Many of us long to be seasonal migrants and fly south for the winter like the sparrows and grosbeaks. Some of us are lucky enough to take vacation time and hit the beach while the winter winds blow across Western Colorado. Others come north from their southern sunshine to experience snow skiing and snowboarding. Still, others build architectural masterpieces they visit twice a year in exclusive enclaves like Ouray and Telluride.
Montrose residents Martin and Sally Sprang might be the ultimate snowbirds, dividing time between their home in Montrose, their cabin near Horsefly Peak and their 40-foot sailboat The Down Island, a single-mast, full-keel, blue water ocean vessel, between Florida and the Bahamas.
WITHOUT A SCHEDULE
Living for months on a sailboat was not something that happened spontaneously.
The Sprangs were on vacation in the Caribbean many years ago when they became interested in sailboats. They learned to sail and were certified. Then, they chartered sailboats for two-week trips to the U.S. and British Virgin Islands and the Grenadines for 10 or 12 years. After dozens of charter trips, the company’s workers said they were surprised the couple hadn’t purchased their own boat. That got them thinking, researching and planning. Eight years ago, they bought a 1998 Island Packet.
They knew that living on a boat was an off-grid experience, which they understood from their charter trips but also because Sally and her family have an off-grid cabin up Dave Wood Road.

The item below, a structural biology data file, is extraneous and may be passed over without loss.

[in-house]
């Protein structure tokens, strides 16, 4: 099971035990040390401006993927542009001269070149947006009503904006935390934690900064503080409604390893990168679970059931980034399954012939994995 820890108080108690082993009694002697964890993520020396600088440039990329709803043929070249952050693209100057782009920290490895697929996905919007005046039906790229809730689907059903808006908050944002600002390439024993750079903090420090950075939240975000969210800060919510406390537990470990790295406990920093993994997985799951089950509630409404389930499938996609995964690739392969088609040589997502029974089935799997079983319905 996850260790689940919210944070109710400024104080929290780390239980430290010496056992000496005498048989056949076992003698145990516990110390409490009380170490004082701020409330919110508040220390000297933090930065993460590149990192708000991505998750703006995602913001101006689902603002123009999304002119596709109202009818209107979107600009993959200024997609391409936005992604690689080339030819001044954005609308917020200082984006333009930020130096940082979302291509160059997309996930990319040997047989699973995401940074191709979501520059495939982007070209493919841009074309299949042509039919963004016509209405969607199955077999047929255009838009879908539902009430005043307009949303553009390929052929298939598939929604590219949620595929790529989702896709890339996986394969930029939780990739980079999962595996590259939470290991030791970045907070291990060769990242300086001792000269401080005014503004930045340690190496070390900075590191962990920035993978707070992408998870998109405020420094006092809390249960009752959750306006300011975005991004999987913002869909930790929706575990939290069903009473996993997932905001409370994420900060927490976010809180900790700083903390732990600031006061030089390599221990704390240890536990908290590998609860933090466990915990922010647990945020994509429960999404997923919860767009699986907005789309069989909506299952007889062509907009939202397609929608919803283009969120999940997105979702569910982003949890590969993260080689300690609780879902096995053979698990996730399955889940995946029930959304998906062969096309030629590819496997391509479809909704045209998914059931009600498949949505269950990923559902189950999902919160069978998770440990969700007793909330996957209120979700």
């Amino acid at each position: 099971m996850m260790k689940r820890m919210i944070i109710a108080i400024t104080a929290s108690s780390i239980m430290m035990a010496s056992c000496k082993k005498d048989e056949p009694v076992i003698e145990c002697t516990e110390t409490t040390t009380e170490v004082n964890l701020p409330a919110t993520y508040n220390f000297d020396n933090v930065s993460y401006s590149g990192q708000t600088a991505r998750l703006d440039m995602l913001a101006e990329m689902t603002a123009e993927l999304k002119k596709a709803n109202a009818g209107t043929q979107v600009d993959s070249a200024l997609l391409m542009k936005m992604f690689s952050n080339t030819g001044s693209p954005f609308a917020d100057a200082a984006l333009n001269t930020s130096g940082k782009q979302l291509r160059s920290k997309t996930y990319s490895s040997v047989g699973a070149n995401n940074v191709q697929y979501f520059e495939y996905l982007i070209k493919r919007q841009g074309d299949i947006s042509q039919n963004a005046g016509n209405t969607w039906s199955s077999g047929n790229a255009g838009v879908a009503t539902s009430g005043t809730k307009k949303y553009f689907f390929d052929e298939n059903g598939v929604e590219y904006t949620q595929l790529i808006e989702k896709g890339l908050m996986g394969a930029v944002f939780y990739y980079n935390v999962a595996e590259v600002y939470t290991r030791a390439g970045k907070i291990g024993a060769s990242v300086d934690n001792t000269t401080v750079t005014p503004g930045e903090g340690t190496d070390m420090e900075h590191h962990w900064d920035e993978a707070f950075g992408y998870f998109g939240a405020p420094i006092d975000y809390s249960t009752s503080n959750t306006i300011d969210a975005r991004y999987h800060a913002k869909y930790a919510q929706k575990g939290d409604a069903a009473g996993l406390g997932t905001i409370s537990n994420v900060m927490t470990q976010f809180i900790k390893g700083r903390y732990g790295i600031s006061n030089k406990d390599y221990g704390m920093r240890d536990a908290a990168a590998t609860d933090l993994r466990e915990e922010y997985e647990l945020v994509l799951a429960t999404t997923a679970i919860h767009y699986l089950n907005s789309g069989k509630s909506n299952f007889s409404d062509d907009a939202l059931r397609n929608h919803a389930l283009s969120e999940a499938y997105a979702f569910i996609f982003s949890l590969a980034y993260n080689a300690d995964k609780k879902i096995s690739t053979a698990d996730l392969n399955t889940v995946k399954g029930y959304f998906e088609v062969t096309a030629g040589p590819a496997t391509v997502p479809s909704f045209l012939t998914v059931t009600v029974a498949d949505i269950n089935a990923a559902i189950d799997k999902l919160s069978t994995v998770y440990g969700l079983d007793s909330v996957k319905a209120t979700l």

Martin, Sally and her two brothers spend much of their summers up at the cabin. It’s the perfect time to be in Colorado because June through November is hurricane season in the southern waters.
“We have this game we play,” said Sally. “In October and November we close the mountain cabin—the water gets drained, everything gets turned off and emptied and is put away for the winter. Then in November, we go to the boat and turn everything on and put the sails back on.”
She provisions the sailboat with 30 days’ worth of food, and they have a decent water tank to hold fresh water for drinking. Another tank holds diesel fuel for the engine. Last year, they left Montrose in December and returned in May, but they have no set schedule.
“Weather always wins,” said Sally. “We don’t have a schedule because everything is weather dependent. The only thing we know for sure is when we leave here. We buy one-way tickets because we don’t know when we will be back.”
Sally retired five years ago from the investment consulting firm she founded, and Martin retires this month from the real estate investment trust firm he works for. Martin’s remote work has kept them closer to Florida ports and those with Internet access, but they prefer small towns and non-resort areas in the Abaco islands. A favorite location is Green Turtle Cay. They’ll do more exploring this winter when Martin is no longer tied to his remote work schedule, which is something they look forward to.
“For the most part, we anchor, moor or go to a marina at night,” Sally said. “Once in a while, when we are underway, we just go through the night and boat on.”
TRUST BOATERS AND THE BOAT
Sailing has taught the Sprangs many lessons.